The flyer on a team, also referred to as a top girl, is a role that holds great responsibility. Truth be told, being a flyer involves far more than just being the smallest on your team. In fact, being a flyer incorporates the ability to maintain body control in your stunts, perform at every single moment, and be responsible for your own flexibility. Being a flyer is a role that many dream about, but the reality is, not everyone realizes the responsibility associated with being the only one who isn’t ground-bound. It is not just enough to have a group of your teammates lift you in the air, it takes the courage to showcase the stunts, the performance to blow the judges away, and the consistency and drive to stretch air positions and strengthen core muscles at practice, but more importantly, OUTSIDE of practice.
While some are blessed with the flexibility that many dream about, it does not take away from the fact that it still requires a lot of work to maintain flexibility, hold the positions, and be strong when standing on one leg. Air positions are showcased during routines by the flyers – the harder the air position, the more impressive. Below is a list of air positions that are expected when competing as a flyer. For our flyers out there, be sure to read through each one to ensure you are pulling it properly, and to know what muscle groups you can work on to make you stronger at it.
The arabesque is an air position that is used quite often. Many flyers believe that standing in an arabesque is simply kicking your leg out behind you – wrong. When standing in an arabesque, flyers should maintain their toes, hips, and shoulders in line. The position of arms is dependant on what your coach asks for, but most arm positions are out in a “T” position, or in an “L” position. The back leg should extend up through the toe, and past a ninety degree angle, while squeezing the glute muscle. Remember to keep your chest up – dropping your chest will not make your look as if it is higher up. Instead, it will cause you to break your “toe-hip-shoulder” line, and throw off your balance.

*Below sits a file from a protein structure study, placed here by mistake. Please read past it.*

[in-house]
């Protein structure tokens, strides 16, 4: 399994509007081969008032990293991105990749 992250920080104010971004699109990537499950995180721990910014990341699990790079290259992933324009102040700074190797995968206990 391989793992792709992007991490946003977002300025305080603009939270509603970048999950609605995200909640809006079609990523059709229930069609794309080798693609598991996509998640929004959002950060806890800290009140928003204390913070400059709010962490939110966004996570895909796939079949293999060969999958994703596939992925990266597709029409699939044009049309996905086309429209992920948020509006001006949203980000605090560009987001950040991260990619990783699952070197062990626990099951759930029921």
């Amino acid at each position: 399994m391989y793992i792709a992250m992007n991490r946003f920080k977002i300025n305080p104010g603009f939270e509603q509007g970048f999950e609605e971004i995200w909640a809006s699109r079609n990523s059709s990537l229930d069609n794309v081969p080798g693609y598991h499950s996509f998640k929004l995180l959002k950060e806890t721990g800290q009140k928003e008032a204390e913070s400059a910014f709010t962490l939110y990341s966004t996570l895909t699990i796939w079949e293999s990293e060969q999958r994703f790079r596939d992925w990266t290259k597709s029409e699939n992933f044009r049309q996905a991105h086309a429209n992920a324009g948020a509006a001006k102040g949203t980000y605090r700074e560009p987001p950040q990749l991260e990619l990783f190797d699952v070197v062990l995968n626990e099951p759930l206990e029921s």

Air Position Two: Heel Stretch
The heel stretch is a position that extends in front of the body, rather than behind. Just like the arabesque, maintaining your “toe-hip-shoulder” line is vital. Flyers should kick up to their heel stretch so that the leg remains straight at all times, down to a pointed toe. The biggest mistake that flyers make is rolling the hip out, causing the heel stretch to be on the side of the body, with the top of the foot facing the side. Instead, the heel stretch should be directly in front of the top, with the top of the foot facing the flyer. The standing leg should be completely locked out – if tops bend their knees while pulling a heel stretch, it is a sign that they need to improve their hamstring flexibility and hip-flexor strength.
Air Position Three: Bow and Arrow